Sickness was a problem for the men from Arkansas. Measles in the later part of October 1917 kept the men from drilling. Regardless, in January 1918 the National Guard Reserve was transferred to the active list. Also in the same month, Alexandria, Louisiana, was placed off limits, and soldiers could not visit other regiments because of an outbreak of meningitis. Soldiers were instructed in the use of deadly gases and then exposed to tear gas. The off limits lasted until 6 March 1918 for the soldiers concerning Alexandria. The soldiers complained about the bugs and were anxious to go to France. By March 1918 the soldiers had received new Enfield rifles. In early October 1918 Camp Beauregard was struck with Spanish influenza which led into lobar pneumonia. All available facilities were used when the hospitals became overcrowded.
Arkansas troops passed in review for the first time in February for Arkansas Adjutant-General England, and the entire 39th Division passed in review in April for the Governors of Mississippi and Louisiana. On the day after the parade, the Arkansas soldiers learned that they could not vote outside of the state of Arkansas. If they could return to their local residence before or on the voting date, they could vote according to the Attorney-General's opinion.
In the summer if 1918, the need for replacements for the divisions already engaged in combat drove the army to offer the enlisted soldiers of the 39th Division the choice to volunteer to deploy early or to remain in training with the Division. Many soldiers, concerned that they might miss the opportunity to prove themselves in combat, volunteered, thus June 1918 marked the arrival in France of twenty per cent of the enlisted personnel of the 142nd Field Artillery. The number of volunteers had been limited to not more than twenty per cent of each organization, and the officers could not accompany their troops, but had to remain at Camp Beauregard with the remainder of the division still in training. At Camp Beauregard the division was brought to full strength by the arrival of troops from Camp Zachary Taylor (men from the states of Ohio, Illinois, and Kentucky.)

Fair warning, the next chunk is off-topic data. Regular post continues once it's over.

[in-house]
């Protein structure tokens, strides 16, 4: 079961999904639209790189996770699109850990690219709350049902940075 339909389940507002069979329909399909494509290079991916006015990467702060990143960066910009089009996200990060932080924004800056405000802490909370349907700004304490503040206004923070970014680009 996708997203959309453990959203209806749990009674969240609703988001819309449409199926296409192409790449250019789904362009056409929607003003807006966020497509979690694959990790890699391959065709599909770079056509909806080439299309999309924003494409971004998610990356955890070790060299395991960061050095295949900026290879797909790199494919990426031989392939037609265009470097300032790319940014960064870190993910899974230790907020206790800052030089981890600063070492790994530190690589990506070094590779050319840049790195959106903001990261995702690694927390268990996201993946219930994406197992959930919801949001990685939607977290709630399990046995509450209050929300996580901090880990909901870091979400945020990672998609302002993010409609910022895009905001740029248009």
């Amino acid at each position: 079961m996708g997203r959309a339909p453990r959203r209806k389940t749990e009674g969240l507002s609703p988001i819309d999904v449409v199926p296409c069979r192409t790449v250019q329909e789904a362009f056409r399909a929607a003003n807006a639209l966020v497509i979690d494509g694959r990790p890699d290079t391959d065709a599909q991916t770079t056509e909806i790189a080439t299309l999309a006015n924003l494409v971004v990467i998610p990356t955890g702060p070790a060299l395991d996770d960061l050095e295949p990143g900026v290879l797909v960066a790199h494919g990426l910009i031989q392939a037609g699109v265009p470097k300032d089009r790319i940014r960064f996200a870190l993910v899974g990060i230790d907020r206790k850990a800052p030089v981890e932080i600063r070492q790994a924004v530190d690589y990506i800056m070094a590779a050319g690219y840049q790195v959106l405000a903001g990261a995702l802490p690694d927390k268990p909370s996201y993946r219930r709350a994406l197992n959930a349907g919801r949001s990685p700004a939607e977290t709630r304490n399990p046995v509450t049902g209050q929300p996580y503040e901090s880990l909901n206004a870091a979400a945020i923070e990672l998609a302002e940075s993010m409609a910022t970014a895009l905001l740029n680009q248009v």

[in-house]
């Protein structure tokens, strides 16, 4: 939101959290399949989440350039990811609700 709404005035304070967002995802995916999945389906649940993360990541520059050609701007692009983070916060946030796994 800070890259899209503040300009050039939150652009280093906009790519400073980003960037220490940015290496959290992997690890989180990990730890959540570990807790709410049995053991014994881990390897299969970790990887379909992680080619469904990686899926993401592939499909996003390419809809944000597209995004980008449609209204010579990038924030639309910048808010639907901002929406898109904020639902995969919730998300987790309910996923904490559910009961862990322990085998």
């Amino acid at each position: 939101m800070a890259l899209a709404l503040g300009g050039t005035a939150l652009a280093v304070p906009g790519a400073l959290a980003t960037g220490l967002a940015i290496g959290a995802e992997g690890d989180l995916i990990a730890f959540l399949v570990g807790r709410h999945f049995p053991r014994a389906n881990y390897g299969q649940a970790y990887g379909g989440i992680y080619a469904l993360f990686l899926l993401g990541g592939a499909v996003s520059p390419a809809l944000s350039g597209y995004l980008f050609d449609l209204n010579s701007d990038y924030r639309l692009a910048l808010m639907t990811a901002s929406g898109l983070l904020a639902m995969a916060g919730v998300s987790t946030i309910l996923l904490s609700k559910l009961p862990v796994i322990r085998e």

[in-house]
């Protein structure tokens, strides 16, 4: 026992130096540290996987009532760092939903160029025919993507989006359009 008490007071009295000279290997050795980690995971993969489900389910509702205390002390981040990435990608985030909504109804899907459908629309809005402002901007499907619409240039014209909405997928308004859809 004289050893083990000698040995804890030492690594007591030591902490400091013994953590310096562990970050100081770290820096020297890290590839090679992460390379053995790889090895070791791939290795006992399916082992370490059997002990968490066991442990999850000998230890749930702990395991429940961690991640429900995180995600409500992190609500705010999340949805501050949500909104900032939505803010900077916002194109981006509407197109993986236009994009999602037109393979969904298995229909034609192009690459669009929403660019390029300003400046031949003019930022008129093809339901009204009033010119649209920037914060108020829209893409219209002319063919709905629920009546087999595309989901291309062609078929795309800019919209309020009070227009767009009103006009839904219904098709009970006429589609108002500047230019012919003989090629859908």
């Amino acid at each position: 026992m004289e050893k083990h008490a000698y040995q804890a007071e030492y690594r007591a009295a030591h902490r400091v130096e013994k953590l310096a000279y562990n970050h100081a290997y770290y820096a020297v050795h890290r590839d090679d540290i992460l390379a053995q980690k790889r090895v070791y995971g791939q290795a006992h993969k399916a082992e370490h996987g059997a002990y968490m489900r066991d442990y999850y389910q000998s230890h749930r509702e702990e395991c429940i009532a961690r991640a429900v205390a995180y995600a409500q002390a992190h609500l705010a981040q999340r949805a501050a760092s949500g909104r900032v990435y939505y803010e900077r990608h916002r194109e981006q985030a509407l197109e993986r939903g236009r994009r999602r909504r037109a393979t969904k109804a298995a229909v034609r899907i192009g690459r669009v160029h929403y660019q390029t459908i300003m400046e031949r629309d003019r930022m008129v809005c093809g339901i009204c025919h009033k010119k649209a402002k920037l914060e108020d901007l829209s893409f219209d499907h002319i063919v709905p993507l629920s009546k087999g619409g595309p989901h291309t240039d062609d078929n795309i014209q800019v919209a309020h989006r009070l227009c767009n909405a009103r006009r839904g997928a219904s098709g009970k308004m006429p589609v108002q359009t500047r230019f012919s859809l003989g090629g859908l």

It took twelve months for the 39th Division organization to reach France, where it remained for three months. The 142nd Field Artillery Regiment sailed for France 31 August 1918 and arrived 7 September. After arrival in France, the 142nd drew equipment and began training on the tractor-drawn 155 mm howitzer. The 142nd was certified for combat 8 November 1918, and the Armistice was signed on the 11th, preventing the 142nd from participating in combat.
In March 1919 the 1st Battalion, 142nd Artillery, 39th Division was acting as a school battalion for the entire artillery forces of the American Expeditionary Forces with their headquarters at Valdahon, France.
The 142nd stayed in France to conduct tests and exercises to develop techniques for motorized artillery battalions and won a commendation for efficient performance. In May 1919 word reached Little Rock that the 142nd Field Artillery (old 2nd Arkansas) was doing convoy duty with the Army of Occupation and a segment was still firing for the Artillery School at Camp Valdahon. It was not until early June when the 142nd Field Artillery left France on the transport Amphion to arrive 15 June 1919 at Newport News, Virginia. On the train trip to Little Rock the 142nd Field Artillery was asked to march in a parade in Atlanta. This they were proud to do. On 21 June 1919 the group arrived at Camp Pike. On the following day the 142nd Field Artillery was featured in a big parade in Little Rock and then treated to a big show and picnic in the park.
On 16 June 1931, the state was authorized to reconstitute the 142nd Field Artillery. Several of the new 142nd batteries were organized from the 206th Coast Artillery.
On 3 April 1936, the war department authorized the creation of the 2nd Battalion, 142nd Field Artillery as follows:
On 6 March 1937, the War Department authorized the creation the following additional units for the 142nd Field Artillery Regiment:
Former Company B, 2d Regiment of Infantry, was reorganized and federally recognized on 4 December 1923 in the Arkansas National Guard at Fayetteville as Battery A, 206th Artillery (Coast Artillery Corps). It was redesignated on 22 April 1924 as Battery A, 206th Coast Artillery. It converted and was redesignated on 3 September 1931 as Battery A, 142d Field Artillery.
The 142nd Field Artillery Regiment was ordered to active federal service 6 January 1941 and moved to Fort Sill, Oklahoma, where the 3rd Battalion was disbanded. In February the regiment moved to Camp Bowie, Texas and began extensive training. On 25 February 1943 the 142nd Field Artillery Regiment was disbanded. The headquarters was redesignated the 142nd Field Artillery Group, the 1st Battalion became the 936th and the 2nd became the 937th. These were independent battalions equipped with the 155 mm howitzer.
The 142nd Field Artillery Group left Camp Bowie 25 September 1943 and arrived in England on 3 November 1943. It crossed Utah Beach 10 June 1944 and participated in the European offensive with up to five battalions attached. When the war ended the 142nd Field Artillery Group was twenty-five miles from the Elbe River.